This book traces an evolution of equine and equestrian art in the United States over the last two centuries to counter conventional understandings of subjects that are deeply enmeshed in the traditions of elite English and European culture.

In focusing on the construction of identity in painting and photography—of Blacks, women, and the animals themselves involved horseracing, rodeo, and horse show competition—it illuminates the strategic and varying roles visual artists have played in producing cultural understandings of human-animal relationships. As the first book to offer a history of American equine and equestrian imagery, it shrinks the chasm of literature on the subject and illustrates the significance of the genre to the history of American art. This book further connects American equine and equestrian art to historical, theoretical, and philosophical analyses of animals and attests to how the horse endures as a vital, meaningful subject within the art world as well as culture at large.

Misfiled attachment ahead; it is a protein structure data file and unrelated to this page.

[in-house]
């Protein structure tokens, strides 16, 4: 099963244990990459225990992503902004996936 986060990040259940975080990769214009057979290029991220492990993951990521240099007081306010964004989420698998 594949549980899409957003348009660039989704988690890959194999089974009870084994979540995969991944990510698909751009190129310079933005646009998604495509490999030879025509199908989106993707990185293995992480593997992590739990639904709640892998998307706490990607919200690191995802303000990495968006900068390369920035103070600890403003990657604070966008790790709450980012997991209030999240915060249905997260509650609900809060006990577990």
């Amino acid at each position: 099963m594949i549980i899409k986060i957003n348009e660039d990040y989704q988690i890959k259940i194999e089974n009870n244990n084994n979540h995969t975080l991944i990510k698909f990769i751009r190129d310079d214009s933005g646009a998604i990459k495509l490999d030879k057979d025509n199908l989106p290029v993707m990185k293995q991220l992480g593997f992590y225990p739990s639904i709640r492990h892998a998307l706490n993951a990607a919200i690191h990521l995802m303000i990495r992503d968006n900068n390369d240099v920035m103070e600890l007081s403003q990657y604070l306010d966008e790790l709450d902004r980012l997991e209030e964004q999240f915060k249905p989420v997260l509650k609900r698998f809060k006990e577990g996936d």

This book will be of interest to scholars in art history, American art, gender studies, race and ethnic studies, and animal studies.

Introduction. But a Horse is Much, Much More 1. Interspecies Entanglements in Edward Troye’s Racehorse Portraits 2. Bone, Speed, and Blood: Schreiber & Sons and the Photographic Equine Portrait 3. A Girl Who Can Handle a Horse Well: The Rodeo Cowgirl in Early Twentieth Century Real Photo Postcards 4. Richard McLean’s Equine Acts